White-eyed Gull Larus leucophthalmus


Justification of Red List Category
This species has an extremely large range, and hence does not approach the thresholds for Vulnerable under the range size criterion (Extent of Occurrence <20,000 km2 combined with a declining or fluctuating range size, habitat extent/quality, or population size and a small number of locations or severe fragmentation). The population trend appears to be stable, and hence the species does not approach the thresholds for Vulnerable under the population trend criterion (>30% decline over ten years or three generations). The population size is very large, and hence does not approach the thresholds for Vulnerable under the population size criterion (<10,000 mature individuals with a continuing decline estimated to be >10% in ten years or three generations, or with a specified population structure). For these reasons the species is evaluated as Least Concern.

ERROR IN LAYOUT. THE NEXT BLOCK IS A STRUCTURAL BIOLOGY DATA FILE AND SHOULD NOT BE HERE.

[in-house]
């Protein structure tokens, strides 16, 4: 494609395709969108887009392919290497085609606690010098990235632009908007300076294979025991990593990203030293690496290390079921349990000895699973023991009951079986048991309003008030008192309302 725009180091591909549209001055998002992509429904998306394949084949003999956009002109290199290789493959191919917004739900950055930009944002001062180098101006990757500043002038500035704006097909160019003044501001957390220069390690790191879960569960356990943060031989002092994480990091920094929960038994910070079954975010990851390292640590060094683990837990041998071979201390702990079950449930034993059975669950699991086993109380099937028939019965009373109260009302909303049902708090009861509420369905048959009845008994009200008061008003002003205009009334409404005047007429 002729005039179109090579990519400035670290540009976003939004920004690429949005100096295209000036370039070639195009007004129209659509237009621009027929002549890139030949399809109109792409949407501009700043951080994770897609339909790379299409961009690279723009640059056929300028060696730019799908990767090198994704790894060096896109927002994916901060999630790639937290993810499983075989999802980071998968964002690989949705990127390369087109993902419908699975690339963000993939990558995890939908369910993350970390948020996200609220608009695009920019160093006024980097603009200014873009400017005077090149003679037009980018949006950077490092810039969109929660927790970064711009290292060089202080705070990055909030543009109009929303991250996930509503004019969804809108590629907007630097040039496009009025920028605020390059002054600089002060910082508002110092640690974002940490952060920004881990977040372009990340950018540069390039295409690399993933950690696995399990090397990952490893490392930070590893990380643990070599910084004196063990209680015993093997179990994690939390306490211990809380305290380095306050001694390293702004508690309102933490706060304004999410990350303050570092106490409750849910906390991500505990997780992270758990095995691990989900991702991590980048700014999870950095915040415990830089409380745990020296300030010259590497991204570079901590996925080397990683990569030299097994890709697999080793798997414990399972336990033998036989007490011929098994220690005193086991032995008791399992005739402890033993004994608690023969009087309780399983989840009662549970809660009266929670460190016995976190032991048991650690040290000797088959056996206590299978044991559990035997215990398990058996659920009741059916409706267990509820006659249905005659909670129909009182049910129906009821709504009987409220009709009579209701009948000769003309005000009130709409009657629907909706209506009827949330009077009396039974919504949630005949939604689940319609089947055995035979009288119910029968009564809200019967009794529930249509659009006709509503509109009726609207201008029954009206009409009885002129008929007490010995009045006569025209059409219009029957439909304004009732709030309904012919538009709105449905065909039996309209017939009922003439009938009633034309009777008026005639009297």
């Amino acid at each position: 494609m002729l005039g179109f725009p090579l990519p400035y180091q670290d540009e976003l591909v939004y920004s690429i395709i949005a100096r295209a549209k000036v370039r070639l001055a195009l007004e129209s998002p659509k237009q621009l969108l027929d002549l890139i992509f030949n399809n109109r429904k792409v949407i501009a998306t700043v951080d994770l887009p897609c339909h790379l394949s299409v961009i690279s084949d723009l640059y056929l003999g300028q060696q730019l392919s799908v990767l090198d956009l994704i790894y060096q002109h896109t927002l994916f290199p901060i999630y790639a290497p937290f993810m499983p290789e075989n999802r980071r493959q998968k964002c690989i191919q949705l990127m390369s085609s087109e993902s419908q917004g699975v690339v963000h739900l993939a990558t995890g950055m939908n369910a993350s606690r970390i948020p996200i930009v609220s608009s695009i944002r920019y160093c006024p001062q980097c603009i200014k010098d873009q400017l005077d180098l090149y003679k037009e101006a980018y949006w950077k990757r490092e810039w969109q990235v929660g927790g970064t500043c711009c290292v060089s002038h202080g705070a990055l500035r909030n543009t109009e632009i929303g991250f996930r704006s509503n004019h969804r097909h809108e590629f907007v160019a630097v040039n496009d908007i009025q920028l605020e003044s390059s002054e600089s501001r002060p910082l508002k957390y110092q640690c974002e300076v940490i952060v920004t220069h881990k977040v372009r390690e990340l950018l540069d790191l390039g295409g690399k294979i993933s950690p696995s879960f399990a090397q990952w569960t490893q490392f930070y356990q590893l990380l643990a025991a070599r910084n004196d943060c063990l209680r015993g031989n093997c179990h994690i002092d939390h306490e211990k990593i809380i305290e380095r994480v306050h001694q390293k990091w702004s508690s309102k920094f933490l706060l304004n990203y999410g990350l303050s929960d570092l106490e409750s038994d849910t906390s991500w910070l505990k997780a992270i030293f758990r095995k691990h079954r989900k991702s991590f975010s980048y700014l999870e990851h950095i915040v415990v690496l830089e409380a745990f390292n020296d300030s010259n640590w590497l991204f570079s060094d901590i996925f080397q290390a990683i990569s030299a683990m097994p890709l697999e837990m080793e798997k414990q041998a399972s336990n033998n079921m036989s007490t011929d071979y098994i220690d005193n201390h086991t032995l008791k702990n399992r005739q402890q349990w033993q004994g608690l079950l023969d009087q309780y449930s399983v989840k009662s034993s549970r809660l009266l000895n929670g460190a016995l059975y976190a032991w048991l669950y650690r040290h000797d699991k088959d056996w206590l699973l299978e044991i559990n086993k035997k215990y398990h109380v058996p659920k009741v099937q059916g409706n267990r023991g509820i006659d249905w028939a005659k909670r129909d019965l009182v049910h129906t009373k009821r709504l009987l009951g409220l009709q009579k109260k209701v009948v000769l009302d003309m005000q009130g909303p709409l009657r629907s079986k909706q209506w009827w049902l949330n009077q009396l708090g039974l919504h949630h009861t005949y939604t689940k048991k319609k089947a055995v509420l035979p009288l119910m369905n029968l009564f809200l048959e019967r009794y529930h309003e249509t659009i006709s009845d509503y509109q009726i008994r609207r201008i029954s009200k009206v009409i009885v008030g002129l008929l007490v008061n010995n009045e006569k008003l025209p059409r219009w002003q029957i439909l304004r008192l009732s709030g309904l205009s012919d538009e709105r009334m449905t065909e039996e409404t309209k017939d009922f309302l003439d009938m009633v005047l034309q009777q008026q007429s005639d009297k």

Population justification
PERSGA/GEF (2003) estimated there to be 12,000-13,000 pairs (excluding Eritrea), while Semere et al. (2008) recorded 5,900 pairs on Eritrean Islands. Thus the overall population size may be 35,800-37,800 mature individuals, which equates to 53,700-56,700 individuals in total.

Trend justification
The population is believed to be stable (Rose and Scott 1997, Symes et al. 2015).

Distribution and population

Larus leucophthalmus breeds colonially on inshore islands and islets in the Gulf of Aden and the Red Sea, in Egypt (mainly on islands at the mouth of the Gulf of Suez), Sudan, Eritrea (Dahlak Archipelago), Djibouti, Saudi Arabia, Yemen and Somalia. Wintering birds disperse throughout the breeding range.